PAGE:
Cruising Guides for a Year-Long Caribbean Sabbatical

Looking ahead to our sabbatical, we are stocking up on cruising guides to help us plan our trip. Of course, we will be using these while on the trip as well. Since guidebooks can be hit or miss, I have been combing through the internet looking for recommendations and beginning to sample a few. I would love to hear suggestions that people have for the Caribbean – those guidebooks most like our beloved Taft guide to Maine and Shellenberger for the Chesapeake – in the comments below.

Since I have already looked at the paper charts we are acquiring for the Caribbean in an earlier post, I am just going to focus on cruising guides here. And I should say that, of course, we use Active Captain in addition to the guidebooks to get a different perspective and, often, the most up-to-date information.

I will also repeat what I said about our current plans from that earlier post on Caribbean charts. We are not committed to any location or goal as we head south, though both of us would really like to get beyond the Bahamas. The vague and incomplete plan at the moment is to make an offshore trip from Norfolk or Beaufort to the Virgins or St. Martin sometime in the fall. Where we would go from there is really anyone’s guess, but we talk about spending some of the late spring and early summer in the Bahamas on the way north. So, we are focused on the Lesser Antilles and the Bahamas, but are looking at guidebooks for the entire basin.

Passages South and the chart from Florida to San Juan

The NGA 27005 chart and Van Sant’s Passages South are a good combination.

The first cruising guide that we bought specifically for the trip is Bruce Van Sant’s Passages South . Although Van Sant is mainly focused on helping folks navigate from Florida, through the Bahamas, and on to the Virgins against the trades using short hops, his book is quite useful as a more general guidebook. For instance, he includes information on over 200 anchorages in the Bahamas and Caribbean, including many chartlets and local information. He also has a great deal of general information on weather, customs, and the like. If you are not familiar with Van Sant, he is quite opinionated, but it is good to keep in mind that his opinions have been honed by 80,000 miles and more than a decade cruising in the region. I’ve been making my way through the guide, but am really looking forward to following along with Van Sant on the NGA Chart 27005 – Key West to San Juan that just arrived in the mail.

A number of people have recommended the Doyle books to us, saying they are the go-to cruising guides to the Caribbean. We are going to start off by buying Doyle’s Cruising Guide to the Virgin Islands and see how we like it. Assuming we do, we will probably also purchase the guides to the Northern Leeward and Southern Leeward Islands as well as the Sailor’s Guide to the Windward Islands for the trip. Beyond that, we are looking for recommendations on island specific guides or any other resource that you have found valuable. We would also love to hear from folks who have personal experience with land-based travel guides to the region. We both enjoy getting that perspective on the places that we are going.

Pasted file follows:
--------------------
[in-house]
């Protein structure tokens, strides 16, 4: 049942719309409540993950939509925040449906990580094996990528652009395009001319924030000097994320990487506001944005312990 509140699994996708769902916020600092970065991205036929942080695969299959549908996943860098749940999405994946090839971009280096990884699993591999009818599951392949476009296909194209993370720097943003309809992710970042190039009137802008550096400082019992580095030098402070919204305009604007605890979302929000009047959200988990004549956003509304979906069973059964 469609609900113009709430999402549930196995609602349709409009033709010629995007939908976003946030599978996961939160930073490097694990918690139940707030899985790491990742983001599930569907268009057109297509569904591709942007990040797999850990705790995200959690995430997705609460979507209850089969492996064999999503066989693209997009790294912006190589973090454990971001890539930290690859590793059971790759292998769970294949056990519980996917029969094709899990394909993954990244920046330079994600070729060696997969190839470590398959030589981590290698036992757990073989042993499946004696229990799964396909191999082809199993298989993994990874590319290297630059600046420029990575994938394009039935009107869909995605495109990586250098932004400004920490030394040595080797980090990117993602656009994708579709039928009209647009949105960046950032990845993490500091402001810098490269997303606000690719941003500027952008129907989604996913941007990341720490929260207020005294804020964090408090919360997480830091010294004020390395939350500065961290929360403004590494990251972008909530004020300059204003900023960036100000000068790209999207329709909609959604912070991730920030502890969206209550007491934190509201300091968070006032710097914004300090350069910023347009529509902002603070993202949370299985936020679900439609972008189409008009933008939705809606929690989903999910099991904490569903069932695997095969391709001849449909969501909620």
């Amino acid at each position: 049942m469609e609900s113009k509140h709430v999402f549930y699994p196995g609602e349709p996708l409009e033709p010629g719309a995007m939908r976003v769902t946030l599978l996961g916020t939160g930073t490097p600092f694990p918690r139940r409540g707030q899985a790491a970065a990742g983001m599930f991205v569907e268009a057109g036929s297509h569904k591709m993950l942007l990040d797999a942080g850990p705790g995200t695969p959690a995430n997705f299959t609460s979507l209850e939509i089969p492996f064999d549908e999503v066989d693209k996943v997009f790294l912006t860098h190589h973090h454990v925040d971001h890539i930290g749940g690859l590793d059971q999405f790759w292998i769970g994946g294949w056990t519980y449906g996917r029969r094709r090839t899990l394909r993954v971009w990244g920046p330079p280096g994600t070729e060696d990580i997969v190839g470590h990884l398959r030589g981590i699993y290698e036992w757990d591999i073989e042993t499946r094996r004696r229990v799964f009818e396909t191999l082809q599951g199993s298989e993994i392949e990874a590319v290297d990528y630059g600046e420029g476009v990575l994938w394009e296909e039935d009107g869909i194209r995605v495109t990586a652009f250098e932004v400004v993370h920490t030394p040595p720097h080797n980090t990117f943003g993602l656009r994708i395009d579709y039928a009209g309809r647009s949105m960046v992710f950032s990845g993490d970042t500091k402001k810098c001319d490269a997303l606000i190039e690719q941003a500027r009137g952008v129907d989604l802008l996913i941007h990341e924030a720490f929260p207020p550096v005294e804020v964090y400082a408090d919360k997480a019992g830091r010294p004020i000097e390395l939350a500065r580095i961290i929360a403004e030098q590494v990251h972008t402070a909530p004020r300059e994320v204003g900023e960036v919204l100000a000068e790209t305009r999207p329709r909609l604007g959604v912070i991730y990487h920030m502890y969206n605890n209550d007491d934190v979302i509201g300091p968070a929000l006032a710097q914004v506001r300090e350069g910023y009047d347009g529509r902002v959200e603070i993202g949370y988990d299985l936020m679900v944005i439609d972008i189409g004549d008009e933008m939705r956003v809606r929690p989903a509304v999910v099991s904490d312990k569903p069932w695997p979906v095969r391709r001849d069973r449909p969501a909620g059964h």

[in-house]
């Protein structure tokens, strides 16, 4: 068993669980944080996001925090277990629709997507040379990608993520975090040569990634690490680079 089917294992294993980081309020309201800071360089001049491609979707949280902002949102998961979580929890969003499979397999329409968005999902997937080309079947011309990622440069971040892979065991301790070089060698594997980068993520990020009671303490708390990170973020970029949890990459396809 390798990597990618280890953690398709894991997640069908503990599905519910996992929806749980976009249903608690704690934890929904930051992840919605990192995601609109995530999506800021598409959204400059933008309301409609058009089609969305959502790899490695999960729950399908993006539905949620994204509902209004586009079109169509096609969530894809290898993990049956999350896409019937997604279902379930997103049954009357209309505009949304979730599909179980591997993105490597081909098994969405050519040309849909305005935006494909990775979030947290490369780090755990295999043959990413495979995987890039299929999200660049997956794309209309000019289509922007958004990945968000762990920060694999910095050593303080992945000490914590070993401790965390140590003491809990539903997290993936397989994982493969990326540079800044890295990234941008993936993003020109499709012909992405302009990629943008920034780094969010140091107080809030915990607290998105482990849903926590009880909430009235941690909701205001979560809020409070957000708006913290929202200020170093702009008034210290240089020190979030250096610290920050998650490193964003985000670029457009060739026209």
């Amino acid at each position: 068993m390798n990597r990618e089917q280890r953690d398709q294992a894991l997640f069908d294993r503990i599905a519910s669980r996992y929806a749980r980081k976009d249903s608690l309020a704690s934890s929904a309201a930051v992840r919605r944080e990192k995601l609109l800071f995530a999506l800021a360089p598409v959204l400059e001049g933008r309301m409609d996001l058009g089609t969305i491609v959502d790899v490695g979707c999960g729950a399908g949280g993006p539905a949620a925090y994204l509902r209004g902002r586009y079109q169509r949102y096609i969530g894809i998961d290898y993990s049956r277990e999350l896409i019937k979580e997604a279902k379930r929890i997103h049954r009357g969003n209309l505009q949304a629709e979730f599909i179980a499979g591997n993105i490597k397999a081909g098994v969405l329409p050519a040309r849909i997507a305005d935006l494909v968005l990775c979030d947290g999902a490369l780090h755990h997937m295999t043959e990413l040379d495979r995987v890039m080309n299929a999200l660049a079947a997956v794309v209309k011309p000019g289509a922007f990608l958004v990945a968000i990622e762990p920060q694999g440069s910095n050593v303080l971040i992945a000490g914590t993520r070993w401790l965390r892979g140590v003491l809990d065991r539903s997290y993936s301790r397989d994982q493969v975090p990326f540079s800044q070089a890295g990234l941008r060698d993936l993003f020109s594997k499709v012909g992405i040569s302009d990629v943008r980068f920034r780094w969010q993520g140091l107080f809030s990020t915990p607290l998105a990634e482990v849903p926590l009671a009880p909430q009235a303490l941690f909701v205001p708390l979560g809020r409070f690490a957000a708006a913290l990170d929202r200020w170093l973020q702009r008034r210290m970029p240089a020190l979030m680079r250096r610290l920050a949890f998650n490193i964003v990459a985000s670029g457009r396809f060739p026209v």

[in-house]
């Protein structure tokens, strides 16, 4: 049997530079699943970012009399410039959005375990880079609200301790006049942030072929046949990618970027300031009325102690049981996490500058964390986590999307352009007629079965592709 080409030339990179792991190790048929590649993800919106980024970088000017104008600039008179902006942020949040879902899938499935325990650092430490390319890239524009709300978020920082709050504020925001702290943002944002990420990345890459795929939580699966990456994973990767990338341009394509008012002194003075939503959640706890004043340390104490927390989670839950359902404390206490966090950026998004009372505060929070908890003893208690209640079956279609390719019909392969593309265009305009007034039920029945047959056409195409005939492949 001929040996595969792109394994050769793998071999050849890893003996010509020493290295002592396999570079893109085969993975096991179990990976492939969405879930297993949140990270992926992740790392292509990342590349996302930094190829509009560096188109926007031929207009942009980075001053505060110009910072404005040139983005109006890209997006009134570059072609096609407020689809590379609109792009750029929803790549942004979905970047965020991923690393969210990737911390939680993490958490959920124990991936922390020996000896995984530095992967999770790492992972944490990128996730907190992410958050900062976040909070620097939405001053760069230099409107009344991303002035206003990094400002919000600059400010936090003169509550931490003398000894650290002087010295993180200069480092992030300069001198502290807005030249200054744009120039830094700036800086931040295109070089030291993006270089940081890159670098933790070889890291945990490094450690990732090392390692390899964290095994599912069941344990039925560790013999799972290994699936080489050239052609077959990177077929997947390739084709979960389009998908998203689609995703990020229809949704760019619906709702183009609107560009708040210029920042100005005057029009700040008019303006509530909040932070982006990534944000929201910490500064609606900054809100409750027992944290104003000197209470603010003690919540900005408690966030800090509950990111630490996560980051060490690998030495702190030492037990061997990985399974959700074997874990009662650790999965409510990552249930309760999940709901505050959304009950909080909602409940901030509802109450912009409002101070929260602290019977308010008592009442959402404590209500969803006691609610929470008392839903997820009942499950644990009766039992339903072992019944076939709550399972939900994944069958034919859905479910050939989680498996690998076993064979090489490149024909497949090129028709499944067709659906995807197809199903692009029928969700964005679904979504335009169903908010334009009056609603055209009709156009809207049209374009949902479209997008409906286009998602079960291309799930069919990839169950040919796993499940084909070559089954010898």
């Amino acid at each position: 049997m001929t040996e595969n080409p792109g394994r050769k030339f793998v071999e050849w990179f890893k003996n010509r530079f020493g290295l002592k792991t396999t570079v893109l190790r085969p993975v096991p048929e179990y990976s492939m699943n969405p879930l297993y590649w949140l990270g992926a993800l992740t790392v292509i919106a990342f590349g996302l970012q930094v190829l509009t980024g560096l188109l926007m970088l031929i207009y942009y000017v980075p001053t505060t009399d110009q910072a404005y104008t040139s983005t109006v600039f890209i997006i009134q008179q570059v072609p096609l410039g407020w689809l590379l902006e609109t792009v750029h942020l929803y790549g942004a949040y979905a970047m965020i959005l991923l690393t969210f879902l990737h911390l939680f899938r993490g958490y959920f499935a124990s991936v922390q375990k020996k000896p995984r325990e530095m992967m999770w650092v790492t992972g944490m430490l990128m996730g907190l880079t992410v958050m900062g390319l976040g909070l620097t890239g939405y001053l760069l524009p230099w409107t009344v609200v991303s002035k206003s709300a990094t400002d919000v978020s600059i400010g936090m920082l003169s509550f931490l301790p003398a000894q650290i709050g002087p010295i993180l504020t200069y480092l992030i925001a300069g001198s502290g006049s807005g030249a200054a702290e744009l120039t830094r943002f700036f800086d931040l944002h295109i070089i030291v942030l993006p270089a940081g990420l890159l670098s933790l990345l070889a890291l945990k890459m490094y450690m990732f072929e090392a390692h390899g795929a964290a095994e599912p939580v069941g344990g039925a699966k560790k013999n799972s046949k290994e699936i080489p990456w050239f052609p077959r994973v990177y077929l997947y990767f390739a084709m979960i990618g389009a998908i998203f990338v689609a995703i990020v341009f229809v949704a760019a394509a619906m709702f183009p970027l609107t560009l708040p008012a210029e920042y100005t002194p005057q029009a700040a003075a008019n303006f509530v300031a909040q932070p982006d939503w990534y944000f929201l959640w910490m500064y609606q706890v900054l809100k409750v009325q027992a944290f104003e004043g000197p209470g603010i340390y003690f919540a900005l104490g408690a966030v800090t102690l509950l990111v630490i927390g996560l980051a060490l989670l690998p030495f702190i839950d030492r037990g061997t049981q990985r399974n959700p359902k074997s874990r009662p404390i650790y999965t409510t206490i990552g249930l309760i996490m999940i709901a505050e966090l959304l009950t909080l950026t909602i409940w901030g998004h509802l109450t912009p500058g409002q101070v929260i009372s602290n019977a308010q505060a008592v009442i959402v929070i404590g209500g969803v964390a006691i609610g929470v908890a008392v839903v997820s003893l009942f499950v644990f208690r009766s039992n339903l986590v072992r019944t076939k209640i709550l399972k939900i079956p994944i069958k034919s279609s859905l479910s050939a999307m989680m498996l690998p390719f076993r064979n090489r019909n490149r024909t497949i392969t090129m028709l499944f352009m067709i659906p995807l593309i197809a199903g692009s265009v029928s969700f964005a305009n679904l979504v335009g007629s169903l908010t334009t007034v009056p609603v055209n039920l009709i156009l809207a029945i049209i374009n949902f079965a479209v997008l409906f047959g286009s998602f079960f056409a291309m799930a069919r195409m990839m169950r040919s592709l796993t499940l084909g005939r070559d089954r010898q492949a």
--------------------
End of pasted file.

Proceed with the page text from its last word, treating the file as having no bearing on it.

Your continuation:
Cruising guides to the Bahamas

Are we covered for the Bahamas? We will see with the Cruising Guide to Abaco, the Pavlidis Exuma Guide, and the Waterway Guide to the Bahamas.

Between picking up The Cruising Guide to Abaco, which we found quite useful, when we chartered out of Marsh Harbour and the Pavlidis Exuma Guide as we thought about sailing the Bahamas last year, we feel like we are pretty well outfitted for a good deal of the Bahamas. However, we are on the lookout for other guides. And, on the recommendation of Totem, we will be purchasing The Waterway Guide to the Bahamas.

In addition to the above cruising guides, we also finally broke down and purchased the 7th edition to Jimmy Cornell’s World Cruising Routes in the last week. We had found the 3rd edition at a used bookstore a while back and found it indispensable to our usual winter armchair cruising, pulling it out to learn more about the next passage that Delos was going to make or to dream about an Atlantic loop. The new edition includes a tremendous amount of new material and routes, but we could get by without the new edition – or really any addition – on the Caribbean sojourn we are making. However the book is packed with useful information and will almost certainly prove useful for both dreaming and planning over the sabbatical.

We are really looking forward to sailing to the Caribbean, exploring the natural environment throughout the region, and immersing ourselves in foreign cultures. Studying the charts and the guidebooks has already whetted our appetite, and we are starting to count down the days to departure while frantically trying to get the boat, our finances, and everything else in order for the trip. Over the next eight months we will be detailing more of our preparations.

Let us know if you have any recommendations!

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One Response to Cruising Guides for a Year-Long Caribbean Sabbatical

  1. Fordyce Eldred says:

    Great info! Thanks

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